Blog by Dal Stanton

I acquired this Leather Wrapped Classic Billiard as part of what I call the French Lot of 50.  I landed 50 pipes which included some long-forgotten treasures dating back to before WWII as well as a plethora of pipes mounted with horn stems.  In this French Lot of 50 I discovered French pipe manufacturers that were all but forgotten within the pipe world.  My restoration of the petite EPC Majestic Bent Horn Stem Billiard which earned me my first contribution to the repository of pipe information on Pipedia with the research on the A. Pandevant & Roy Co. of Paris.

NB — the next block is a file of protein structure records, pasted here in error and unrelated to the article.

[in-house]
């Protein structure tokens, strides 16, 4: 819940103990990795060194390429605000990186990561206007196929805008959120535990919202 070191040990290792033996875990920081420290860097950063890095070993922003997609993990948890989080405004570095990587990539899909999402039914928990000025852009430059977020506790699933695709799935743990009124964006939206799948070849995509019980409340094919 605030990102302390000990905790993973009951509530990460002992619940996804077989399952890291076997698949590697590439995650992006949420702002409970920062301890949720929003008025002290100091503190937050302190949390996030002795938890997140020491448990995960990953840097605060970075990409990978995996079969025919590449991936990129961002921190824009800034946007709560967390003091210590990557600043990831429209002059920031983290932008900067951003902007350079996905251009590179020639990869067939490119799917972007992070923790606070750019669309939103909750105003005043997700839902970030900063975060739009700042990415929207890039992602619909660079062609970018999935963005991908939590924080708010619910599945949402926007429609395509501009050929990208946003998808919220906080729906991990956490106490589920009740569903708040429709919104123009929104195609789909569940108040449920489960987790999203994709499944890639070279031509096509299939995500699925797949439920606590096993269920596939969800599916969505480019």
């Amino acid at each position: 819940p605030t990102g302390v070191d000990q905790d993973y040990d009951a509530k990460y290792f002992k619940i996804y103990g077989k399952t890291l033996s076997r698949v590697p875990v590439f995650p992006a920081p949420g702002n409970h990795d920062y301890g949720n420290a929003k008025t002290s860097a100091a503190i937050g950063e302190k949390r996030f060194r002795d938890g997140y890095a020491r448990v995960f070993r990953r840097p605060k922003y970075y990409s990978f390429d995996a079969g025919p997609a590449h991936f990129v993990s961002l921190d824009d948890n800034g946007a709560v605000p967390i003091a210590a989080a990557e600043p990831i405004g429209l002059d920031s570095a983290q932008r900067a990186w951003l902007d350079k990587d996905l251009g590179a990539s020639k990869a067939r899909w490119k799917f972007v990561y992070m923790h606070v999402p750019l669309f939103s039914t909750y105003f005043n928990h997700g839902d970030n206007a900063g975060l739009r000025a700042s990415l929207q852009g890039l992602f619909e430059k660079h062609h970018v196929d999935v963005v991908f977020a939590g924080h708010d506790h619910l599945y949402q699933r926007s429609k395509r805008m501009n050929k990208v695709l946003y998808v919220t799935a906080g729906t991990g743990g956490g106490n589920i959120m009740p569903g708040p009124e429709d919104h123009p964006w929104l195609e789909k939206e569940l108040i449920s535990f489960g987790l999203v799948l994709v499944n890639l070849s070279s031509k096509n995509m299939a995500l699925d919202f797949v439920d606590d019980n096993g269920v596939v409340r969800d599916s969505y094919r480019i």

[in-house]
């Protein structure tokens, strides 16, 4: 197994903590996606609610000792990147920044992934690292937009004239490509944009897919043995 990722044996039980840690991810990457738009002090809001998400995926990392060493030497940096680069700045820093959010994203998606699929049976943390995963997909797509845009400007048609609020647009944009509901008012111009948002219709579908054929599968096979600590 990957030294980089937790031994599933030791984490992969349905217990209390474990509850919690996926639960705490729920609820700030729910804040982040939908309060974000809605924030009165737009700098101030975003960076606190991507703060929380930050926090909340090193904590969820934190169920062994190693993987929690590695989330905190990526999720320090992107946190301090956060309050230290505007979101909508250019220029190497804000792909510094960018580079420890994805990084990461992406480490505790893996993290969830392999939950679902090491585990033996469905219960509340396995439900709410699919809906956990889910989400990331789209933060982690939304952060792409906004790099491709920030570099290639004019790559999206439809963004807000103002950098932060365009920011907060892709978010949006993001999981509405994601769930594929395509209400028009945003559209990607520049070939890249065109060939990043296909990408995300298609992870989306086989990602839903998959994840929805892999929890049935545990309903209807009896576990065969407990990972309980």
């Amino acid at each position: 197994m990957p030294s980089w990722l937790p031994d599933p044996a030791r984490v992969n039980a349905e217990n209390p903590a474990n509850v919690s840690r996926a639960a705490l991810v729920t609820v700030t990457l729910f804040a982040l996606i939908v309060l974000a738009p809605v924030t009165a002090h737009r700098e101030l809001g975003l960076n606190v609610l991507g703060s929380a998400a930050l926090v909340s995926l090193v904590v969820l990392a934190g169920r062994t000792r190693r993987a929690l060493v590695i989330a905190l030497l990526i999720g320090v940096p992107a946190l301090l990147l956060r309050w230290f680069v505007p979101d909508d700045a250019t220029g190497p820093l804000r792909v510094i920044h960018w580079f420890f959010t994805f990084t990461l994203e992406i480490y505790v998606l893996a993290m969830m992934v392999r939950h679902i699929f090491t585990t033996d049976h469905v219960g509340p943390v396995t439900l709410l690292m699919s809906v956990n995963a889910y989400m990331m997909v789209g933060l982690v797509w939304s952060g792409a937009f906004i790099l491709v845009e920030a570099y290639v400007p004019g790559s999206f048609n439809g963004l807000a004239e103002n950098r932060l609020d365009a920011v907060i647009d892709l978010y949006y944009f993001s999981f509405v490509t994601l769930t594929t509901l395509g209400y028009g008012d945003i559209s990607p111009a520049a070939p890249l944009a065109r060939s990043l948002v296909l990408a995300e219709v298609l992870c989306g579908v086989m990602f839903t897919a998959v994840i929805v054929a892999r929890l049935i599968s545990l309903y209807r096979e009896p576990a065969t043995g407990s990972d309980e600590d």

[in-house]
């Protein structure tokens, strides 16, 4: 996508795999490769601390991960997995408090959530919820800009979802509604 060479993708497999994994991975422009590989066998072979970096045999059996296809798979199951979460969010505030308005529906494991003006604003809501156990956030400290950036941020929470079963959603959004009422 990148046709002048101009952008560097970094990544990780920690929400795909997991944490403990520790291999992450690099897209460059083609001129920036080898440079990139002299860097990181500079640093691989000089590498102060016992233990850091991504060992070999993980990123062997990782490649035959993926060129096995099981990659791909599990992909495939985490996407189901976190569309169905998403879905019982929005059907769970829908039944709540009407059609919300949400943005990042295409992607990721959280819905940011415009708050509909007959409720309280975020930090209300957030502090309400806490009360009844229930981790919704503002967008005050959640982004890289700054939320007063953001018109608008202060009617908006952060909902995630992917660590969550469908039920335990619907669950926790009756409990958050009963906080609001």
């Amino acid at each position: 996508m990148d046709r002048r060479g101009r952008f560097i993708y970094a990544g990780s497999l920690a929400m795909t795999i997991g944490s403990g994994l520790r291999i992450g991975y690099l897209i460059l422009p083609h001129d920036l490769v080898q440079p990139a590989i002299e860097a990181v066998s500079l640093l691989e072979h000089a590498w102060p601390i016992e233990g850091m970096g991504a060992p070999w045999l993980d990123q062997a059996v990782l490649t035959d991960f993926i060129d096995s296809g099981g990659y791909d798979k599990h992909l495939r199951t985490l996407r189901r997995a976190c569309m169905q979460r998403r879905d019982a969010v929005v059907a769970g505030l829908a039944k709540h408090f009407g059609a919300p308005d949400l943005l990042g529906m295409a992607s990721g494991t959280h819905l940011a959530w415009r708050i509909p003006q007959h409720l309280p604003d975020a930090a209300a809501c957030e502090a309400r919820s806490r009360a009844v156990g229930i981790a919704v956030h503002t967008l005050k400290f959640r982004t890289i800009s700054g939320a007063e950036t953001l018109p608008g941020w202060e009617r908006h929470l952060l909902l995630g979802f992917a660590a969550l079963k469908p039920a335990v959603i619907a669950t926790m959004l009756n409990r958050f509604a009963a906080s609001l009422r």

The next pipe to catch the eye of someone searching through the ‘Help Me!’ baskets in my For “Pipe Dreamers” Only! collection is a nice looking Leather Wrapped Classic Billiard shape which I’ve targeted with an arrow in the picture of the French Lot of 50.  Tina chose this pipe along with 2 others from the ‘Help Me!’ baskets to commission for special men in her life and to benefit our effort here in Bulgaria, Daughters of Bulgaria – women and girls who have been trafficked and sexually exploited not only here in Bulgaria but throughout Europe.  Tina was visiting us from Birmingham, Alabama, USA, with a group of other ladies.  This Leather Wrapped Billiard was chosen with her son, Matthew, in mind who’ll be graduating from college in May and has plans to utilize his degree in Landscape Design and Turf Management by moving to Big Sky, Montana working at the Moonlight Basin Resort. Tina said that he will be over a team that keeps the golf course in tip-top shape! I’m thinking that this Leather Wrapped Billiard will be a perfect partner for Mathew on the golf course!  A special gift from a proud mother for a special son soon to graduate.  I love it!  Here are pictures of the Leather Wrapped Billiard now on my work table. There is no nomenclature stamped on the pipe or identifying marks on the stem.  As with the most the other pipes that came with the French Lot of 50, there is a very good chance that this Leather Wrap also is French.  The practice of wrapping briar bowls with leather started in France as a creative and economically savvy way to sell sub-par bowls that were part and parcel of France’s austerity measures during WWII.  Pipedia’s article uncovers this bit of pipe history in the article devoted to Longchamp: